Contributions of William Isaac Thomas to Sociology IV
The final phase of Thomas' career was marked by a distinctive shift in standpoint and method. The subjective dimensions of attitudes and values are redefined in relation to a situation al-behavioristic approach. The chief publication of the fourth period was The Child in America (1928), with Dorothy Swaine Thomas as co-author. The fifth section centers on Thomas' last book, Primitive Behavior (1937), consisting chiefly of papers from cultural anthropology. In concluding the series of articles an attempt is made to present a brief interpretation of the total contribution of W. I. Thomas to sociology.
THE FOURTH PERIOD: THE SITUATIONAL APPROACH
In 1927, as president of the American Sociological Society, Thomas delivered an address, "The Behavior Pattern and the Situation," which represents a direct transition from the use of concepts of wishes, attitudes, and values to the standpoint in the volume The Child in America, which he was writing at that time. He states:
"In approaching the problems of behavior it is possible to emphasize---to have in the focus of attention for working purposes-either the attitude, the value, or the situation. The attitude is the tendency to act, representing the drive, the affective states, the wishes. The value represents the object or goal desired, and the situation represents the configuration of the factors conditioning the behavior reaction. It is also possible to work from the standpoint of adaption---that is, how are attitudes and values modified according to the demands of given situations."
As a method, the situational approach seems to give much promise to behavior studies. It has been developed by the physiologist and the psychologist in particular. This method possesses something of the experimental objectivity desirable in science since the "situations are planned and the behavior reactions observed, or advantage is taken of existing situations to study the reactions of individuals comparatively."
It is not to be thought that the situational approach ignores or obscures factors such as wishes, attitudes, and values; "on the contrary, it reveals them". Referring to the research in animal behavior which has used the situational method, Thomas remarks, "A complete study of situations would give a complete account of the rat's attitudes, values, and intelligence." And by implication, a complete study of situations of the human being would likewise give a complete picture of a person's attitudes, values, and intelligence.
Just what this means may be a bit difficult to state. Evidently such a complete situational analysis would involve both subjective and objective situations, although apparently Thomas is here speaking of objective situations only. If he means the latter, then such a statement could only mean that "attitudes, values, and intelligence" could be completely understood as situational correlates. One might legitimately raise the question whether this standpoint does not depart from that given in the "Methodological Note" of the Polish study, in which the two factors, attitude and value, are related together, one as subjective, the other as objective variable. We shall discuss this problem below in connection with
THE CHILD IN AMERICA
This latter volume appeared in the autumn of 1928. The purpose of the study was first to survey the many methods of research and various practical programs which had been developed, in child study and, second, to give them a social psychological and sociological appraisal "as a means of prediction and control" of behavior. The collection of the basic material for this volume was largely done by Thomas himself. In working up certain aspects of the material, and in dealing with methodological problems, particularly on the statistical side, he was aided by Dorothy Swaine Thomas, whose name appears as collaborator in the published volume.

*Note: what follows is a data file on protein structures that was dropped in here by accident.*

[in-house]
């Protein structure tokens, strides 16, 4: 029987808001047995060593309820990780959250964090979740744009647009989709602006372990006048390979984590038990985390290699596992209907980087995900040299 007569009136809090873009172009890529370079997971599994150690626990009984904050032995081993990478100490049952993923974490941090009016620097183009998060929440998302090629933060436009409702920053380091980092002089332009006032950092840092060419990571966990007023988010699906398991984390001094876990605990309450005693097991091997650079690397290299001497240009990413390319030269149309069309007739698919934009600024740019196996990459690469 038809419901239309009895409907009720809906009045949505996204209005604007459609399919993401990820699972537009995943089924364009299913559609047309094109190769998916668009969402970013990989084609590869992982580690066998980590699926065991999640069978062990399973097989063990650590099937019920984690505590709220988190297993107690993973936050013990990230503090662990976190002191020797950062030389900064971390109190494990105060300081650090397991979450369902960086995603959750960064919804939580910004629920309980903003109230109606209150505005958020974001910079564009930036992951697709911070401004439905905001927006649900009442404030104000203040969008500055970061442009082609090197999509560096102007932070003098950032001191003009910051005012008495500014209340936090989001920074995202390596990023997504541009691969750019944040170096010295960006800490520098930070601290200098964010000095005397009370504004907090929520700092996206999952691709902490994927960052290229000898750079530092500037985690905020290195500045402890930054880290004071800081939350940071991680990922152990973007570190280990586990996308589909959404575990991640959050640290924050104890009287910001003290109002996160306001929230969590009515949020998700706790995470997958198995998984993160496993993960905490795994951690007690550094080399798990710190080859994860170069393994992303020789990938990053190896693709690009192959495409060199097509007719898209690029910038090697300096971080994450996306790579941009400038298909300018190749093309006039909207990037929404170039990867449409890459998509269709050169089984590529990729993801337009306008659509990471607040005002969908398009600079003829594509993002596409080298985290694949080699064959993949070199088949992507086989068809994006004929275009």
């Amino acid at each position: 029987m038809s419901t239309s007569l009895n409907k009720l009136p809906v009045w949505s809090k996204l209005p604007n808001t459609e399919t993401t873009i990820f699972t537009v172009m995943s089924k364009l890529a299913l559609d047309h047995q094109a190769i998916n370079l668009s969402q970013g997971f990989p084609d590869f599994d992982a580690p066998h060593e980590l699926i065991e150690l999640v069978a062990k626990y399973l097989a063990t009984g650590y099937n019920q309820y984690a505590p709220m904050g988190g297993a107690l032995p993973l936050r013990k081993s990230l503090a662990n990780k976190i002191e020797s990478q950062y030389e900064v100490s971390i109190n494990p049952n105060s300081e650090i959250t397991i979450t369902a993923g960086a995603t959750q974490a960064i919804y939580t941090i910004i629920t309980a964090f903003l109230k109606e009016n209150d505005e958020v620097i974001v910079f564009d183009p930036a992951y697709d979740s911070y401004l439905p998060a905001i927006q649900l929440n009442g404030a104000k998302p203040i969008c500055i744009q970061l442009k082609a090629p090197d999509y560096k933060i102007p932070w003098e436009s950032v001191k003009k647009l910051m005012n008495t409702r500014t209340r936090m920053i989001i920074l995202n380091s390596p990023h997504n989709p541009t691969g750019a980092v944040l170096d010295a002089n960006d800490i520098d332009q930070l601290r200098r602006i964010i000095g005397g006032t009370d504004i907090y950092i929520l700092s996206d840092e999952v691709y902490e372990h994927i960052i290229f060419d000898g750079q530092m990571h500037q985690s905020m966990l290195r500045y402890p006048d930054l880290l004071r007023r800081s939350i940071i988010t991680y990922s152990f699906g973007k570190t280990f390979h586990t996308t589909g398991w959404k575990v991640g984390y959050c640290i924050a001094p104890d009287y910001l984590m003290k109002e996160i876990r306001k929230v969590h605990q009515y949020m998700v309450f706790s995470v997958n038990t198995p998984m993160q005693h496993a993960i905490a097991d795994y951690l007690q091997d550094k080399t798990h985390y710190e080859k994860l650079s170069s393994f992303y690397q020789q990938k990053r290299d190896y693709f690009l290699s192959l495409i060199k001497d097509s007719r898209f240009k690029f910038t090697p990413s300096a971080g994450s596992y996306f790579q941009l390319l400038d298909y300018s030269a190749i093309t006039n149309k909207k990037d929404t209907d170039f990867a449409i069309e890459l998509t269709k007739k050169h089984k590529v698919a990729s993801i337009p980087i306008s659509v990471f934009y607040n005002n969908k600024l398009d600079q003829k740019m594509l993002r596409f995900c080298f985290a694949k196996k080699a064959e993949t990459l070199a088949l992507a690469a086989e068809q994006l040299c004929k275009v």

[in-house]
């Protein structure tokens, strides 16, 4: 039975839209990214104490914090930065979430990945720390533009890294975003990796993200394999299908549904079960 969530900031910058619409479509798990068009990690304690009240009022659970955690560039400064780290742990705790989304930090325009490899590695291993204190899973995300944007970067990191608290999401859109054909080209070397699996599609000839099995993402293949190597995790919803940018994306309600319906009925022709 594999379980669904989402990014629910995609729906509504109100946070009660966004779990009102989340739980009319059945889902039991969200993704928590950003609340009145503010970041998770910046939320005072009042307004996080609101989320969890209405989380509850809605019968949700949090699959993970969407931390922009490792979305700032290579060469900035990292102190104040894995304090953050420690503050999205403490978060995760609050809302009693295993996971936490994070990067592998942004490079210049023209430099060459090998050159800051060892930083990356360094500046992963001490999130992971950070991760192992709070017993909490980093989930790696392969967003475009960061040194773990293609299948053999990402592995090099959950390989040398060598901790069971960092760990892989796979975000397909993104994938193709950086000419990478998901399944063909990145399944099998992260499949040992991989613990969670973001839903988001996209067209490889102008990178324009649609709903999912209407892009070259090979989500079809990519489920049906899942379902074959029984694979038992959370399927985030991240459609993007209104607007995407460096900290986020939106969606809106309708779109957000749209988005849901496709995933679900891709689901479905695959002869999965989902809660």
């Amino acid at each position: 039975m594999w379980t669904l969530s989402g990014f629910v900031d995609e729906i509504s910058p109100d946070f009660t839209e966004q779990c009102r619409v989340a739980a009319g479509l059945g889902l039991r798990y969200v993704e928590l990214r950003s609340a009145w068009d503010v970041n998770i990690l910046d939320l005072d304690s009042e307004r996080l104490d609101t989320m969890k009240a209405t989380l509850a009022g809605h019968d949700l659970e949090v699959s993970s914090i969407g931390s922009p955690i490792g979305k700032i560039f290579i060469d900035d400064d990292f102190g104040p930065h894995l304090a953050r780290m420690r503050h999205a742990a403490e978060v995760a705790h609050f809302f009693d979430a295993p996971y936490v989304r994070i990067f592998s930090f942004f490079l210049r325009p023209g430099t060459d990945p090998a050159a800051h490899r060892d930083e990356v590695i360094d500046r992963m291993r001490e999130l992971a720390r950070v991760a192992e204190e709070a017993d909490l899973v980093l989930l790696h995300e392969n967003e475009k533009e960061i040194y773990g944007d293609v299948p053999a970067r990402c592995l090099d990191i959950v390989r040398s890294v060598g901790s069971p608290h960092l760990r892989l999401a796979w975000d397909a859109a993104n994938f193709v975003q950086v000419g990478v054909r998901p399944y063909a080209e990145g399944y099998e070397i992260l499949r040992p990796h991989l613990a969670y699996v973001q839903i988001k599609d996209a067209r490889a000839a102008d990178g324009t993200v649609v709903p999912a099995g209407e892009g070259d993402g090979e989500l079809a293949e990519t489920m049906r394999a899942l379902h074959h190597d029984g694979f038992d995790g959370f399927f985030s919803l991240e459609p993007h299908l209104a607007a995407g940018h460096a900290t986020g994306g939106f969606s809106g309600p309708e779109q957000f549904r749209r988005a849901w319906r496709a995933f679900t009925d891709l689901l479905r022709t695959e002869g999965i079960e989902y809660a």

The book is organized into three sections. Part I, "Varieties of Maladjustment," contains but one chapter, which reports forty-six illustrations of various sorts, of organic peculiarities, and physical, mental, and emotional difficulties related to divergent habits and attitudes indicative of social maladjustment.
Part II, "Practical Programs," reviews in six chapters the most striking efforts of educators, juvenile court authorities, psychiatrists, and social workers to develop methods of dealing with behavior problems of children. In all these social programs the principal attention has been put upon remedy rather than upon research, although naturally a great deal of research material has turned up, some valid, some doubtful.
Part III, "Research Programs", contains six chapters dealing with more strictly scientific methods of investigating child behavior. The first of these is the psychometric technique, more commonly called the intelligence measurement method. The second is that of "personality testing," in which attention is directed to the nonintellectual, that is, emotional and social traits. The method of psychiatry is given a chapter with reference to both the neurological and the so-called functional approaches. Psychoanalysis is completely ignored. There is also a chapter devoted to the "physiological-morphological" method of studying behavior. In this chapter the authors review the work of the biochemists, the endocrinologists, the anatomists, and the students of morphology, like Kretschmer, who are interested in the relation of physique to personality. The final chapter in this section deals with what the authors call "the sociological approach". The work of the Pavlov school on conditioning is introduced, followed by comments on research in child behavior by Esther L. Richards, Charlotte Bühler, John E. Anderson, Mary T. Woolley, J. J. Piaget, and others. Also reference is made to the work of Burgess, Shaw, and others in juvenile delinquency, especially as related to the ecology of the community.